Saturday, January 20, 2007

Saturday's obligatory cute shot.

This dude owns a lot of cats. He lives in Taiwan and takes them in because, according to him, the "Taiwan government's policy of homeless dogs and stray cats is 'KILL THEM ALL'" and he wants to do what he can to save as many animals as he can.

I suspect, if I let her, Photogal would gladly follow his example. Here is one of his kitties when it was a baby.

Go visit his Flickr page and learn more about his mission. Hey, maybe someone living in Taiwan will read this and adopt one of his adorable kitties!

Ahem, urm, um ... okay, back to more manly topics. Don't forget all the stuff that's going on tonight. Yeah, um, rock and booze and sex and drugs and all that.

And kitties!

Friday, January 19, 2007

Band pimpin'.

Go see The Assembly tomorrow when they celebrate the release of their excellent new EP, Paranoia Will Destroy Ya. I love these boys and am so glad I've been around since their very first show to see them grow into the rock and/or roll behemoth they have become. It's truly a beautiful thing. Here's pretty poster for you to print out to help remind you to go to the show.

Also, get your discount tickets here so you don't have to pay full price if you don't want to.


Wherein I prove that I am honest in my critiques.

People know that I really did not like Clap Your Hands Say Yeah's debut, and thought the attendant glories bestowed upon them by the blogging masses were fucking ridiculous. So one would probably not expect me to even give their second album a listen, right?


You can't do what I do and expect to be taken seriously if you hold grudges against a band that gets in the way of an honest appraisal of their music. So that is why I have given CYHSY's second album a positive review over at donewaiting. I know, you are shocked. And stunned. And wearing really tight trousers. Read it here and marvel.


Bar pimpin'.

I used to work at Club Foot and fell in love with Chuck and Lauree, the bar's owners.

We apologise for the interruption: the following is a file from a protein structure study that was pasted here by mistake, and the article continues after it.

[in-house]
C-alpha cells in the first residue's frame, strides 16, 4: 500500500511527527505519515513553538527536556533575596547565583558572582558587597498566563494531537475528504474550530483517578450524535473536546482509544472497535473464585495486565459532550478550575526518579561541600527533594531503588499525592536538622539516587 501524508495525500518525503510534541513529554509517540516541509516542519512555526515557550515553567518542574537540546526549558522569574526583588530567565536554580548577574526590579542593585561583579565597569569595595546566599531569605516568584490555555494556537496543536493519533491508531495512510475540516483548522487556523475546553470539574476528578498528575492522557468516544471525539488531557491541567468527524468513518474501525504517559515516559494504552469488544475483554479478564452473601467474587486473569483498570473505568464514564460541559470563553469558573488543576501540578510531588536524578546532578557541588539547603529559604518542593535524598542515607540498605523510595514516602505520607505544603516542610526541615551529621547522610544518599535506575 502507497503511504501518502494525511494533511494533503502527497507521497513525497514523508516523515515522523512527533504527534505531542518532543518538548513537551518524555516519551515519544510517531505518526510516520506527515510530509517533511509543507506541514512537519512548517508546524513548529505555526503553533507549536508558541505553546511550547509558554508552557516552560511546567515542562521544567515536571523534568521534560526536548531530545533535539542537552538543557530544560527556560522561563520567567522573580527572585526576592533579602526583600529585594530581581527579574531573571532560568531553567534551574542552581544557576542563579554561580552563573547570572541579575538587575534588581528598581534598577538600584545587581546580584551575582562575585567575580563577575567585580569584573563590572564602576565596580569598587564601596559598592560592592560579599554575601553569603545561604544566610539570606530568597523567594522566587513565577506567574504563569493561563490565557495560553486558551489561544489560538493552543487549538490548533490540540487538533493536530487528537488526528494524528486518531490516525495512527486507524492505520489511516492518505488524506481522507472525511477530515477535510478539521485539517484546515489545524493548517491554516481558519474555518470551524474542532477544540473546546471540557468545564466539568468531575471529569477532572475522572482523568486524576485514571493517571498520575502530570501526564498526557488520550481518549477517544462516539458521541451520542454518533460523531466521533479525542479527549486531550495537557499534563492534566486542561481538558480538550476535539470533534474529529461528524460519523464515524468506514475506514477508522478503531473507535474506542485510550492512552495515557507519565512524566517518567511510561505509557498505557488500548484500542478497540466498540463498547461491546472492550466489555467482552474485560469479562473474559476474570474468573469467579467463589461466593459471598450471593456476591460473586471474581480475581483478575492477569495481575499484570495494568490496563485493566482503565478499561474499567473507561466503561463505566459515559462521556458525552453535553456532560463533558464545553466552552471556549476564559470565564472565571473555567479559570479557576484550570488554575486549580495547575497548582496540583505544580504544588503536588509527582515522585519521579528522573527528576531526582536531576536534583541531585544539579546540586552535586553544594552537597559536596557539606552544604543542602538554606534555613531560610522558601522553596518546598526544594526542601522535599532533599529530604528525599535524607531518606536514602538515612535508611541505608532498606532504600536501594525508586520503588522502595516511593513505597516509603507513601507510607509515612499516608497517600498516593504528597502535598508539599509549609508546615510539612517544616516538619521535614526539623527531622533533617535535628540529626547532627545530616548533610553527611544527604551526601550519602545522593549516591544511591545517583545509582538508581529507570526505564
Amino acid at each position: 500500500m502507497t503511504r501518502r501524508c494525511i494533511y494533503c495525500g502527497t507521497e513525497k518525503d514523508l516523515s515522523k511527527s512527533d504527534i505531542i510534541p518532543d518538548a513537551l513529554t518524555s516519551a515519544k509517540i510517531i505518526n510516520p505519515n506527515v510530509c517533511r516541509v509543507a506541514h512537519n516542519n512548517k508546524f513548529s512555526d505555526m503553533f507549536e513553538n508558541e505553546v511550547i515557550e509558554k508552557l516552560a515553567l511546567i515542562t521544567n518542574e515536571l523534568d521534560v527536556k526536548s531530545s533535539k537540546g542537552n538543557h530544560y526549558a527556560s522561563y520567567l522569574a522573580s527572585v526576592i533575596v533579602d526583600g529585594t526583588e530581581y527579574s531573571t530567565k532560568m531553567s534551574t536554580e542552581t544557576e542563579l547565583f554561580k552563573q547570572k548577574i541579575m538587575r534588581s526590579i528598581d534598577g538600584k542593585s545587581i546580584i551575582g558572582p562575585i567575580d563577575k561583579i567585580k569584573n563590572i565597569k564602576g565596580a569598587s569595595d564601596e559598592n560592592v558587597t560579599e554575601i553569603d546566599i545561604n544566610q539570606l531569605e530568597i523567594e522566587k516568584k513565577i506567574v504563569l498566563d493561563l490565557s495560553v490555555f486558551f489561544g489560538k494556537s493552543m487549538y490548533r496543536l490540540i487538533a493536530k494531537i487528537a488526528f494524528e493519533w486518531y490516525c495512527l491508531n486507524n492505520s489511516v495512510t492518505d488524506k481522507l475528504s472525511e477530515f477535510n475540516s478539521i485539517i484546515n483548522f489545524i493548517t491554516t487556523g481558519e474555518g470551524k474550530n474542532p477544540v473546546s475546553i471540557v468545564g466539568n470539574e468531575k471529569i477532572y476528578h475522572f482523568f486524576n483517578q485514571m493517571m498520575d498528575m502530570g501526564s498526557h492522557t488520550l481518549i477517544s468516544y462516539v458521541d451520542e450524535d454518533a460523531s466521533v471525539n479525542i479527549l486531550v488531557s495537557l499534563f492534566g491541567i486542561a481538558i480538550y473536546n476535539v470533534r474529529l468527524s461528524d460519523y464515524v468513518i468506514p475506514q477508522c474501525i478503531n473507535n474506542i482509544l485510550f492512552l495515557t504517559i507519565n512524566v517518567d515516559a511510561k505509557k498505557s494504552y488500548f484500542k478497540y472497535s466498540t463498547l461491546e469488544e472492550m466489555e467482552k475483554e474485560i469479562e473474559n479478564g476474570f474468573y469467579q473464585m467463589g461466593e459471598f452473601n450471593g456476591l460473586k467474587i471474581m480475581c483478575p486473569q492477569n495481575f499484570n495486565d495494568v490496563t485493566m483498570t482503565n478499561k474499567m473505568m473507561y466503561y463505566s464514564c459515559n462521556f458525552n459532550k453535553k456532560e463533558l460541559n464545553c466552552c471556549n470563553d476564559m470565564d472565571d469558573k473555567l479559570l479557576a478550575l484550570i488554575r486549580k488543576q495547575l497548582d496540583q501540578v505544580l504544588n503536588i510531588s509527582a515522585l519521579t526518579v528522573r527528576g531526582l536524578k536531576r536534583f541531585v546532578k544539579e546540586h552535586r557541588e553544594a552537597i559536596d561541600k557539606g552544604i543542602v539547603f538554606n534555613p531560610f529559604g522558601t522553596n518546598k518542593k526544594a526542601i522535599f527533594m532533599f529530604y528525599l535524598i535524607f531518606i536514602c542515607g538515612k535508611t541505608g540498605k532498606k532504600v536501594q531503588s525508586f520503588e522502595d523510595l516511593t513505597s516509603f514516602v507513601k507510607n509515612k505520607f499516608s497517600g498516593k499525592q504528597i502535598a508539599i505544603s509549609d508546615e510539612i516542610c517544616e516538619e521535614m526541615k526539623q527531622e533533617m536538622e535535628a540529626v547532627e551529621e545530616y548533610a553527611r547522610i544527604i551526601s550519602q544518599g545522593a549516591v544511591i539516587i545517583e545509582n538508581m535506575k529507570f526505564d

When I worked there it was still a smaller struggling bar, but everyone involved was fighting the good fight to keep the place afloat on its own terms. I am pleased to say that as the years have passed, more and more people have discovered how awesome the place is, and I think they are doing pretty well now. Everyone always seems to have a great time there, and tomorrow night Club Foot is celebrating it's 12-year anniversary.


Twelve frickin' years! I guess I never realized that they hadn't been open all that long when they first hired me. Wow, I'm feeling a little old. I think I'll just have to sidestep that feeling and stop in for a drink tomorrow after the show. maybe I'll even hold my nose and do a shot a Jagermeister with Chuck to congratulate him.

Thursday, January 18, 2007

Upcoming. Or coming up.

If you look to the right there you'll see I have a number of shows coming up at Double Door in the next few weeks. I had sort of pulled back booking-wise over the last few months, but I've rearranged my schedule and some of my priorities, so that should leave me with more time to work on the odd bill here and there.

Anyway, February 1 I have The Midnight Shows, Brad Peterson, La Scala, and TennisCourts at Double Door. I know folks in all of the bands and am rather excited about this one. It should be a night of pleasing pop topped off with a touch of soul. Also, some schmuck named Tankboy will be DJing.

February 8 is another biggie since I helped put together the Chicagoist CTRL-ALT-ROCK v2.0 show at Double Door that night. I think we've come up with a fantastic bill with The Reptoids, The Ladies & Gentlemen, Farewell Captain and The Passerines. (Did you just notice I slipped into the third person when discussing Chicagoist business? Habit.) That Tankboy guy will be spinning at that show too, but some other Chicagoist writers will be DJing as well, so that should be fun. Also, it being a Chicagoist event, you just know there's going to be free stuff involved.